21

Is there an option on linux zip command such that I can hard code the target directory it unzips into. For example, I would like to zip ./mydir files into myzipfile.zip but I want the unzip command to create a specific directory "projx" and expand the files which were under ./mydir to it.

zip -r myzipfile.zip mydir (-option to expand into 'projx' when unzipped? )
18

There is no such option, at least not for Info-ZIP. You have to create a directory projx yourself, move/copy your files into it and then pass it to zip.

If the directory already exists then just pass option -d to unzip to specify the target directory for extraction.

4

To do that there is an another way. You can flatted the entire contents of the zip file using following method. Target directory is "projx" and execute following command.

cd /projx && unzip -j /path/to/myzipfile.zip

Option -j is called "junk paths" and just dumps each file into the current directory instead of extracting any directory structure.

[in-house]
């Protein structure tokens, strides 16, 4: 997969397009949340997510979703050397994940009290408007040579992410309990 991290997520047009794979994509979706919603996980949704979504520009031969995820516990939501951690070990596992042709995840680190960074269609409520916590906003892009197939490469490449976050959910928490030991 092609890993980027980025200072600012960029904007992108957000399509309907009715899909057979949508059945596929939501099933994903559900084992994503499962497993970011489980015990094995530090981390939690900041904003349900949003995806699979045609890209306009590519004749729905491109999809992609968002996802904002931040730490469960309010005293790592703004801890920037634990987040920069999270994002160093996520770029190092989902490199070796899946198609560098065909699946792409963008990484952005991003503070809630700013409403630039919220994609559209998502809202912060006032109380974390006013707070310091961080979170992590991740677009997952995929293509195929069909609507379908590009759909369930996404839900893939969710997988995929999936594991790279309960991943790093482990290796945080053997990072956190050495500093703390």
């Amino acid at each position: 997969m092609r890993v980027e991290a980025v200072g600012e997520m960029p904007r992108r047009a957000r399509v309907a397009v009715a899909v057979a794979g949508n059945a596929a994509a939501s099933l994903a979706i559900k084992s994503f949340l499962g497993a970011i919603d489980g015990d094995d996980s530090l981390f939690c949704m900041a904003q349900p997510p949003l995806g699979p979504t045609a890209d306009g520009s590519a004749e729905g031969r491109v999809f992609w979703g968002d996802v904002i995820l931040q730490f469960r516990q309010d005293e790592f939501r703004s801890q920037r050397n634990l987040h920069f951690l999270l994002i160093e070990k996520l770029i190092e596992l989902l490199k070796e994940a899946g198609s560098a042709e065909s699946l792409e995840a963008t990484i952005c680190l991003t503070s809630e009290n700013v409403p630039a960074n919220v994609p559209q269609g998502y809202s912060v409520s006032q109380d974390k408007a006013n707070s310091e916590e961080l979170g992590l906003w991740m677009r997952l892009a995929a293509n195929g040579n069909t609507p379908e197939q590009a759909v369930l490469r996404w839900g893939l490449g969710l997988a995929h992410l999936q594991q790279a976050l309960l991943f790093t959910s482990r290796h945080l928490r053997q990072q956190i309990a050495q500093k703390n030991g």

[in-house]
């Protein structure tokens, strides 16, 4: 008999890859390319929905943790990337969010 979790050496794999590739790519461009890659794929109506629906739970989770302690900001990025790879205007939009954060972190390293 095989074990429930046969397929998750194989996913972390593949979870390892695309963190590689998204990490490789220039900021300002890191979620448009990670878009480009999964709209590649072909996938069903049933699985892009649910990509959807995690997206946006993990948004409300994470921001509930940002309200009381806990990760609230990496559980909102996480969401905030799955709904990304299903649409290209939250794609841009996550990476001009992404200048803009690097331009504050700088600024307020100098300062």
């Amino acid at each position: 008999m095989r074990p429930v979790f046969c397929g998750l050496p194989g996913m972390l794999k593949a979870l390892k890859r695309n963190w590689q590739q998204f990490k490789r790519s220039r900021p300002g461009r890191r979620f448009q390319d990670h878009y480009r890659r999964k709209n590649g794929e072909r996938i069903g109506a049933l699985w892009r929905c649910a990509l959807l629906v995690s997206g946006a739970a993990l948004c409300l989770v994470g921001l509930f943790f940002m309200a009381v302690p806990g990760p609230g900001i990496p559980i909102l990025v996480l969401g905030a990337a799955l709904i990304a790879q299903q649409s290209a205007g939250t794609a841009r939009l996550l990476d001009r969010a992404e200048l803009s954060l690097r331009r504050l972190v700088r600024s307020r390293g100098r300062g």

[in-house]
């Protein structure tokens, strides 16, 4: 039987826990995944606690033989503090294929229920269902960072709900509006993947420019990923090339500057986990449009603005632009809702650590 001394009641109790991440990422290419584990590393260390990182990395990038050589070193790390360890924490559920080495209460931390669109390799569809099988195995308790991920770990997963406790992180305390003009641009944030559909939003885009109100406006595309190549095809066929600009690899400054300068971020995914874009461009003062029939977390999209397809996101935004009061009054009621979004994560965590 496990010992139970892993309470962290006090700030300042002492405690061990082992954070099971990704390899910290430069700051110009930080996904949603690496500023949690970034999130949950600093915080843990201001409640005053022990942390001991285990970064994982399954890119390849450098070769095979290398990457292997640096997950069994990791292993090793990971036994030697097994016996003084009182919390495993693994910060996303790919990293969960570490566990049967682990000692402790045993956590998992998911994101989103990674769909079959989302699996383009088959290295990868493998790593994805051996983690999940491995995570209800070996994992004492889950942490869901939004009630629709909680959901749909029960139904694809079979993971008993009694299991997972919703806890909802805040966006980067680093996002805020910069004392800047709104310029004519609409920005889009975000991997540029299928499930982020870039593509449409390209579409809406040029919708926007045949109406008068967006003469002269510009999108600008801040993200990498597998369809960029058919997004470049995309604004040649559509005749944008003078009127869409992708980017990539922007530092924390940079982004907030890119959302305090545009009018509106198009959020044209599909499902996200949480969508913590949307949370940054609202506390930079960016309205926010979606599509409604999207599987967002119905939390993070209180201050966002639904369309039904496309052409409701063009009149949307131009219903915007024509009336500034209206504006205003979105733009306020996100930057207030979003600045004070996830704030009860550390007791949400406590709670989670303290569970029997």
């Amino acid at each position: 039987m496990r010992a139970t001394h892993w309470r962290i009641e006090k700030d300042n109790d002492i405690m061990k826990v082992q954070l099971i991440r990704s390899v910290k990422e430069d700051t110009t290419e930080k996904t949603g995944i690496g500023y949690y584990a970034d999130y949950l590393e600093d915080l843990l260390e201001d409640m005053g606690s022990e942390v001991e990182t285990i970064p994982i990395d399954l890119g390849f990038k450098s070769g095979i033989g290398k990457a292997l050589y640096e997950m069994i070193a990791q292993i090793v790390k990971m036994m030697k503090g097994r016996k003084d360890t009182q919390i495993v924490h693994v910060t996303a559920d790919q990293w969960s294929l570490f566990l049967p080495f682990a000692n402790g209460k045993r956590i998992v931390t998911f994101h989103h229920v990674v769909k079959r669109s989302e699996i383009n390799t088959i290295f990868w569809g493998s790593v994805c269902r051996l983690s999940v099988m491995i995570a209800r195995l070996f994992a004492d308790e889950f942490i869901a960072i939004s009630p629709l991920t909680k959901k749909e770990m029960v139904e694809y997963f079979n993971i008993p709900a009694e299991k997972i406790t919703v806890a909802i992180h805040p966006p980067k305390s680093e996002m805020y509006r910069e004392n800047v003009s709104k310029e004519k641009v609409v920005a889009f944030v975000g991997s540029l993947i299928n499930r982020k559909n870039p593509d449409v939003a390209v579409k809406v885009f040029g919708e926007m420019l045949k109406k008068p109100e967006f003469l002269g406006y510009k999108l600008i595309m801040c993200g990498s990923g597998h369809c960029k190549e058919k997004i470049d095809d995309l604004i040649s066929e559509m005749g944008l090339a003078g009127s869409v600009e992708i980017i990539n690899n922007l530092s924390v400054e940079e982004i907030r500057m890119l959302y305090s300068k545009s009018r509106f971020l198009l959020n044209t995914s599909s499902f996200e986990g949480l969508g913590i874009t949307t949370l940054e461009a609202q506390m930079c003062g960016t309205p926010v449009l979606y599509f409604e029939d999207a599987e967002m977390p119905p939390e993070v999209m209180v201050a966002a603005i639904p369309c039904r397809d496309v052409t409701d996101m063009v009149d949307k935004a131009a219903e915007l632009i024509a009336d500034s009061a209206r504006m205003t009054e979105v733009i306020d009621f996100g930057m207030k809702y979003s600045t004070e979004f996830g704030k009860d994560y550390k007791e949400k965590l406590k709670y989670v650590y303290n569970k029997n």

0

I don't know about a specific command line option, but you can use the following commands to reach you goal:

ln -s mydir projx
zip -r myzipfile.zip projx
rm projx

The first command creates a symbolic link, so that you can access the files in mydir also via projx. Then using Info-ZIP (tested with version 2.31) the symbolic link is dereferenced (this is the default, unless you specify -y) and the files are stored recursively:

adding: projx/ (stored 0%)
adding: projx/foo.1 (deflated 23%)
adding: projx/bar.2 (deflated 73%)
...

You see, the folder name is stored in the file, too -- so upon extraction the directory projx is created.

However, I can't think of a possibility to store absolute paths, but this is a bad idea anyway.

  • Absolute path only works on MacOS by specifying option -jj. On other operating systems only option -j is supported (and -jj is interpreted as -j) which removes any leading path and thus leading to the opposite (a very clever design...). – scai Jul 10 '13 at 8:00

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